History of High Watch and Alcoholics Anonymous
High Watch has a rich history connected to Alcoholics Anonymous. Inspired by AA co-founder Bill W., High Watch was established in 1939 as the world’s first 12-Step treatment center. The debate over the role of Alcoholics Anonymous versus the role of professional treatment can be traced back to the first days of High Watch Farm. It was at that time, AA’s future was set to remain independent from the business of “treatment” for alcoholics. The colorful history of High Watch begins with Sister Francis, the woman who offered the farm to Bill W. in 1939.
Sister Francis was born into a well-educated, affluent family with the given name of Ethelred Frances Folsom. She was most often called Sister Francis because of her affinity for the life and prayer of St. Francis. Sister Francis identified herself as a book illustrator and a landscape artist. Today, she is better known as a visionary and healer.
Two interrelated themes stand out in Sister Francis’s life and writings: practical service to those in need of healing, and, the desire to let ’the real Christ self shine through’. “As she practiced healing, Sister Francis disagreed with the revivalist tenet of a man as a sinner. She wrote that it wasn’t easy for good “to manifest when they all think themselves sinners. It makes me realize more than ever the necessity of getting away from the teaching of evil and sin and fastening our minds on being sons of God.” She chose to live day to day and express all the joy she could.
With a vision of creating a place of retreat for anyone in need of healing, Sister Francis purchased farmland in Kent, CT in 1926. She named it Joy Farm. Joy Farm’s oldest building, an 18th century farmhouse, was called the Mother House. Sister Francis designated one room for a chapel, providing both healing and worship services. The Mother House offered “love, companionship, comforting, pity and tenderness” to all who came. Today, this building remains the spiritual center of High Watch housing the Chapel and offering comfort to all in need of healing.
New Thought Movement
The Farm relied on freewill offerings for support. Guests included artists and writers like Eloise Lownsbery who wrote the children’s book, Lighting the Torch, at Joy Farm. Albert Grier, founder of the Church of Truth, was one of the better known guests. Notable to the role that High Watch would have on AA history, were guests Nona and Walter. Both had drinking problems but found they had no desire to drink when they spent their summers at Joy Farm.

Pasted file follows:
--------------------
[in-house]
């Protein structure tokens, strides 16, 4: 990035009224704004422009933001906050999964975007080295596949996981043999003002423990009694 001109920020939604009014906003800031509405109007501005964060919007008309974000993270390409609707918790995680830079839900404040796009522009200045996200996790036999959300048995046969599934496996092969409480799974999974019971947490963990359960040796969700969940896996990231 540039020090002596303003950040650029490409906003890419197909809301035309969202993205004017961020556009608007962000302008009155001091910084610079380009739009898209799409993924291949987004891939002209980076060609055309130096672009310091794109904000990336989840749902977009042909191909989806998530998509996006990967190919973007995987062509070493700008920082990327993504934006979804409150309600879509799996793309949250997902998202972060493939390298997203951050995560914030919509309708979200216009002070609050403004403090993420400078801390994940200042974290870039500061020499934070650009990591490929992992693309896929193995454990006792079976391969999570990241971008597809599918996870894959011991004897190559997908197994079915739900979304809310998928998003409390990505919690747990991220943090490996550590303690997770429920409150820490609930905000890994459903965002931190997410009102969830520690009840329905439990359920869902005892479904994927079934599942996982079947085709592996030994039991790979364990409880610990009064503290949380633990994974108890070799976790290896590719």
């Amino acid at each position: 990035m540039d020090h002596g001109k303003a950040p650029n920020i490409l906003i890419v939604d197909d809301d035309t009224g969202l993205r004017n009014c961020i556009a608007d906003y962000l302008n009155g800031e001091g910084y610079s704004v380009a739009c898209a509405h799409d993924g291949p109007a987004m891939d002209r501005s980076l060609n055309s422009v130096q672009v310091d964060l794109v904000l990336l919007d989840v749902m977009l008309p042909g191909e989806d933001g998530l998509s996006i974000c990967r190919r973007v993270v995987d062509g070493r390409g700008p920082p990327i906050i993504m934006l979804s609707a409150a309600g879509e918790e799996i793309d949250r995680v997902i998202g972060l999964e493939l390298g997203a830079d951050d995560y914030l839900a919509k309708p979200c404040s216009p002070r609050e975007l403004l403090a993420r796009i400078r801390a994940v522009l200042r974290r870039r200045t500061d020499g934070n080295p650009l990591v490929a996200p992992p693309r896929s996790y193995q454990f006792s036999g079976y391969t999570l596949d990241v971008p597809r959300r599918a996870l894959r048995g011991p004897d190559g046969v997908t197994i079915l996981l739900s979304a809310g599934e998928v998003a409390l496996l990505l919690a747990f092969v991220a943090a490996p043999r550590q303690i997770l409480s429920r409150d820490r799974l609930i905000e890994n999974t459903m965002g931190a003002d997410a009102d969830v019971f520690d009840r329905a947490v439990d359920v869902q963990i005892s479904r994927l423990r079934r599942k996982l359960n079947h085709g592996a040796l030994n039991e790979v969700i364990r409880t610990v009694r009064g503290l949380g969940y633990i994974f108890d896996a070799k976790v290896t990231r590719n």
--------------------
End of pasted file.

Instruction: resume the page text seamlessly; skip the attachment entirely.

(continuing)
Nona was Marty Mann’s first successful 12 Step call. Marty, the first woman to maintain continuous sobriety in AA, was reading to Nona from the book Alcoholics Anonymous when Nona said the book reminded her of Joy Farm and Sister Francis. Nona felt that what AA was doing aligned with the principles and teachings of Joy Farm.
Bill, Lois and Marty Mann
Nona, Walter, Marty, Bill and Lois W. first came to Joy Farm on Nov. 4, 1939. They were to spend the weekend with Sister Francis. Marty Mann would later describe their arrival, “There was something there, something that was really palpable that you could feel and every one of us felt it. To say that we fell in love with it, is not to use the right terminology at all. We were engulfed…What is at the Farm was already at the Farm before we ever found it. It found us, in my opinion.” Bill W. is famously known for describing the spiritual atmosphere upon their arrival as being so thick, you could cut it with a knife.
AA members fell in love with the Farm and Sister Francis fell in love with AA. She thought AA members “were living the way she believed.” What she understood of AA clearly resonated with the traditions and principles of the Ministry of the High Watch.
High Watch Farm Is Born
By 1939, AA Members began to stay at the Farm. Bill and Lois W. spent six weekends at the farm that first summer, when Joy Farm officially became High Watch Farm. A Not-for Profit 501(c)(3) Organization was formed and in the fall, AA members were asked to serve on the Board of Directors. Marty Mann, Walter W. and Ray Campbell were elected to the first board in October 1940.
The High Watch Recovery Center Today
Now, seventy years later, High Watch remains a non-profit dedicated to healing those suffering from the chronic illness of drug and alcohol addiction. Each resident receives state-of-the-art, customized medical care while learning the lessons on how to stay sober through the spiritual teachings and practice of the 12 Step principles of Alcoholics Anonymous.